Read the small print when signing for durable medical equipment. If you don’t pay attention, it could cost you a lot of money. Not reading the small print is costing a client of mine $715.08 – and I don’t think this is right.
Alana is enrolled in a Medicare Advantage plan that has fairly low co-payments for doctor visits, lab tests, and hospital stays. She had surgery on her foot and it was not healing, so her doctor prescribed a machine that massages the foot and stimulates bone growth and healing.
It took a while for Alana’s Medicare Advantage plan to approve the order for the machine, which falls under “durable medical equipment”. On every Medicare Advantage plan I have seen, there is a 20% co-pay for durable medical equipment (DME), and this is the case with Alana’s plan.
NOTE: DME includes oxygen, nebulizers, concentrators, CPAP, wheelchairs, crutches, hospital beds, and many more items.
The machine Alana received is called the OL 1000 Growth Stimulator. It is a portable, battery powered medical device about the size of a bread box. The person who delivered the machine showed Alana how to use it. He also had her sign a contract that has lots of small print.
Alana assumed she was renting the machine, since that’s how most DME is handled. She asked the company representative how she would return the machine, and he said she could call the company when she was done using it. This person never told Alana what the machine would cost her. In fact, nobody every talked to Alana about what her co-pay would be for this machine.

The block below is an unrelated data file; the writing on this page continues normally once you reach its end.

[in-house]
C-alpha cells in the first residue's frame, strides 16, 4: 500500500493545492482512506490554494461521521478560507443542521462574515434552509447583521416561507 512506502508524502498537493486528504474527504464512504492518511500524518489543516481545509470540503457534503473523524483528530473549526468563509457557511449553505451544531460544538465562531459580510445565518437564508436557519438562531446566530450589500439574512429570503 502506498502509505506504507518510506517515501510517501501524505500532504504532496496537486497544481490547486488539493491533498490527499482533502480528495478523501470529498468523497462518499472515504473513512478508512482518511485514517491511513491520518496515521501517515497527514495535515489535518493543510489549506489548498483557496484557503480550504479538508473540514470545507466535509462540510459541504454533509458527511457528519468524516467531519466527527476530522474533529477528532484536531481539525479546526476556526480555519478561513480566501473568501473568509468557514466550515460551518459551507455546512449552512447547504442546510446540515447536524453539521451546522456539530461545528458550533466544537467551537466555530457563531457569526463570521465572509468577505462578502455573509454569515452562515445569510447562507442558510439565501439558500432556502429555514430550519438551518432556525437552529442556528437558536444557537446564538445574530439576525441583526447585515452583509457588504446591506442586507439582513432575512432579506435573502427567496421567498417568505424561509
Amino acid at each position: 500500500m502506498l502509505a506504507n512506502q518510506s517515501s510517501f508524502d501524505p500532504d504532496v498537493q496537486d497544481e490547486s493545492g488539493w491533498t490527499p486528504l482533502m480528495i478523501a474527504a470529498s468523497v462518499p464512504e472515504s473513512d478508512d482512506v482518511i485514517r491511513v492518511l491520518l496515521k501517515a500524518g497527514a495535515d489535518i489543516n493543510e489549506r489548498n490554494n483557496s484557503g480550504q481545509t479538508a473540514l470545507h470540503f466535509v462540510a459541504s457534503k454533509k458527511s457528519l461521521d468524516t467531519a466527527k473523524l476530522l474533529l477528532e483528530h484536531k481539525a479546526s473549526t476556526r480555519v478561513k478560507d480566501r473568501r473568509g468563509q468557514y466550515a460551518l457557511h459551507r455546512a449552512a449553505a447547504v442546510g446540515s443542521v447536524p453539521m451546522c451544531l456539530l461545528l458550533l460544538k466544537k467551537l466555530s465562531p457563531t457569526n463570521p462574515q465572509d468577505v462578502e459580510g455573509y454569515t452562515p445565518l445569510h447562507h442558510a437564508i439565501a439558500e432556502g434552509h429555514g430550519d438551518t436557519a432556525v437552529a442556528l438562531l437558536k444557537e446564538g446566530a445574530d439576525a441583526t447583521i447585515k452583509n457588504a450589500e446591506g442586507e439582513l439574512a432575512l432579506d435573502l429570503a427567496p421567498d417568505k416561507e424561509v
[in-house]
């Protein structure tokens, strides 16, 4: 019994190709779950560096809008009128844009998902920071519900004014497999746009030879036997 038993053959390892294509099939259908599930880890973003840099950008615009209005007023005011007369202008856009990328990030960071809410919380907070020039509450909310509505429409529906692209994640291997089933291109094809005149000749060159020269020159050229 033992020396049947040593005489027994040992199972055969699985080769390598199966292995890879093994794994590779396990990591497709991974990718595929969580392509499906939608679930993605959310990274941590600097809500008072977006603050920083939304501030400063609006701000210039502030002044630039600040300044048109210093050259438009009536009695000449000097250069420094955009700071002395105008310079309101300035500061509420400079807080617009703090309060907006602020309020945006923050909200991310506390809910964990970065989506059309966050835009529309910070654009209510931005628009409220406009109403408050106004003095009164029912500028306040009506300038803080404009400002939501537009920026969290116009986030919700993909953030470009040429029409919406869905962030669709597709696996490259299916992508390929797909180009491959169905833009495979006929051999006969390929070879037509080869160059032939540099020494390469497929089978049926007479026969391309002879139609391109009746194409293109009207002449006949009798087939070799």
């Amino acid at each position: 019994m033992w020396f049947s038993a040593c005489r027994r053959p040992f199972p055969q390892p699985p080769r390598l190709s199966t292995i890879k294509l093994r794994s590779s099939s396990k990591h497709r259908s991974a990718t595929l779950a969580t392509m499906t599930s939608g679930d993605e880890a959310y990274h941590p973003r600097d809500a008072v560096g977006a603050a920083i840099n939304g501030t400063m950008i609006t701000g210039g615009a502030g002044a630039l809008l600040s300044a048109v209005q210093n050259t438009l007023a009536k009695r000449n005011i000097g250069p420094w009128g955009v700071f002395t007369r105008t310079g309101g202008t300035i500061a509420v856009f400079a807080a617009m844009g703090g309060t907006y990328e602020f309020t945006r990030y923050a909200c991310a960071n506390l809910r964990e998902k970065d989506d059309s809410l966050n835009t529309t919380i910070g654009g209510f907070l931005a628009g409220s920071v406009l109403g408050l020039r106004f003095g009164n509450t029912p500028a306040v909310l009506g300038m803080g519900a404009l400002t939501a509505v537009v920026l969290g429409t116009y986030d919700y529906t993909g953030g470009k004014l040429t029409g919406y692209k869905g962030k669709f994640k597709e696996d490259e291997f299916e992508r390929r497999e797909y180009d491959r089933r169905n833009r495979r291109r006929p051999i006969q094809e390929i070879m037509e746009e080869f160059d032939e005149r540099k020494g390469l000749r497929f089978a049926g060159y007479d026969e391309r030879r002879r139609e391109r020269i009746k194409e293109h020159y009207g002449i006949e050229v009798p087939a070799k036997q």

Alana showed me the bill and the form she signed when she received the OL 1000. I read the small print and….. uh, oh….. it says that while most DME is rented, the OL 1000 must be purchased. The bill says:
Original Invoice: $4,200
Payment [insurance company]: $2,860.32
Current invoice balance: $715.08
Alana doesn’t have $715 to spare, so she agreed to pay the company $20 per month. I don’t think she should have to pay this bill, and here is why:
On the back of the contract Alana signed, there is a “Patient Bill of Rights and Responsibilities”. It is a long list, but two of rights would seem to apply to Alana’s situation. It says, “You have the right to:
- Know charges for services including fees covered by patient and those covered by insurance…
- Make an informed decision about services.”
I have contacted Alana’s Medicare Advantage plan about this problem. I have left a message with the company that billed Alana. Hopefully, I’ll have feedback next week. I think I should be talking to Medicare as well – but I’ll wait and see what I hear from Alana’s Advantage plan, which approved the expensive machine and never advised Alana of her co-pay. And I’ll see what the DME company has to say about not having informed Alana about the cost of the machine. She certainly would have said “no thanks” if she knew she would be billed $715.
Thanks to a very helpful manager at the Medicare Advantage plan in question, the $715 bill has been paid – and not by my client!
I made a call to the company that “sold” Alana the very expensive foot massager, and I exchanged several emails with the Broker Manager for the Advantage plan. It was clear to me that Alana was never told how much she would have to pay for the use of this machine – though the Advantage plan sent her a notice saying advising her that a co-pay would be required for DME. I pointed out to the Advantage plan that the notice was missing one important thing: the actual cost to Alana!
In the end, the Medicare Advantage plan will pay the $715 that was Alana’s 20% co-pay for durable medical equipment.
Thank you, Davide Luna, Broker Manager for this Advantage plan (which I can’t mention because I might appear to be promoting the company). David is a pleasure to work with because he always gets answers and resolution to my questions for clients.